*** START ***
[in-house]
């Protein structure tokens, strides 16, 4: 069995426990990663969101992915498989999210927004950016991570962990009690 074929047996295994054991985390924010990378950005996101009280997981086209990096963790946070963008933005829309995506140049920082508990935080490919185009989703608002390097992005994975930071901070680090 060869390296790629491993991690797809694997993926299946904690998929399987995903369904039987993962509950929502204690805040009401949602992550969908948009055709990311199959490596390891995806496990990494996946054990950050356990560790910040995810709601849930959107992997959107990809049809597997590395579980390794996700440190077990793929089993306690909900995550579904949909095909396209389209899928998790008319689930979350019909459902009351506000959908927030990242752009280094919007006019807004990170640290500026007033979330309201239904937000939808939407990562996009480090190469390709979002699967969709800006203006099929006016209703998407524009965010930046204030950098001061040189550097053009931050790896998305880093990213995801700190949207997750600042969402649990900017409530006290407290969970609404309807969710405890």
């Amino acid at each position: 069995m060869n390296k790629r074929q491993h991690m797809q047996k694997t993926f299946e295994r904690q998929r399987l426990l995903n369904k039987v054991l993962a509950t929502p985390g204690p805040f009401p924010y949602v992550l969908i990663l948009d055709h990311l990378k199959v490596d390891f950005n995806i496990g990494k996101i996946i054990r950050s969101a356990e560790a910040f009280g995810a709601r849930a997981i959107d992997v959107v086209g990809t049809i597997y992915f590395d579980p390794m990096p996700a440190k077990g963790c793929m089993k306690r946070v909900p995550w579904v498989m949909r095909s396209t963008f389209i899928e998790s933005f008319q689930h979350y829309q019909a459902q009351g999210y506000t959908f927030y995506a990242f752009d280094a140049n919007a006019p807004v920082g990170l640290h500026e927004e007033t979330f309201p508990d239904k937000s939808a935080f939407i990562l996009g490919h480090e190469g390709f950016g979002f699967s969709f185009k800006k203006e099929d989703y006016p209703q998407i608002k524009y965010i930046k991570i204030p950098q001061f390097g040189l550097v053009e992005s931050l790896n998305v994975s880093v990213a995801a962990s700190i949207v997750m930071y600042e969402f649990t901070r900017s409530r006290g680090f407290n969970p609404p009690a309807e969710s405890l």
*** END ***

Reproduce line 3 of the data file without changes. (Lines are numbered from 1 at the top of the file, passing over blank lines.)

């Amino acid at each position: 069995m060869n390296k790629r074929q491993h991690m797809q047996k694997t993926f299946e295994r904690q998929r399987l426990l995903n369904k039987v054991l993962a509950t929502p985390g204690p805040f009401p924010y949602v992550l969908i990663l948009d055709h990311l990378k199959v490596d390891f950005n995806i496990g990494k996101i996946i054990r950050s969101a356990e560790a910040f009280g995810a709601r849930a997981i959107d992997v959107v086209g990809t049809i597997y992915f590395d579980p390794m990096p996700a440190k077990g963790c793929m089993k306690r946070v909900p995550w579904v498989m949909r095909s396209t963008f389209i899928e998790s933005f008319q689930h979350y829309q019909a459902q009351g999210y506000t959908f927030y995506a990242f752009d280094a140049n919007a006019p807004v920082g990170l640290h500026e927004e007033t979330f309201p508990d239904k937000s939808a935080f939407i990562l996009g490919h480090e190469g390709f950016g979002f699967s969709f185009k800006k203006e099929d989703y006016p209703q998407i608002k524009y965010i930046k991570i204030p950098q001061f390097g040189l550097v053009e992005s931050l790896n998305v994975s880093v990213a995801a962990s700190i949207v997750m930071y600042e969402f649990t901070r900017s409530r006290g680090f407290n969970p609404p009690a309807e969710s405890l």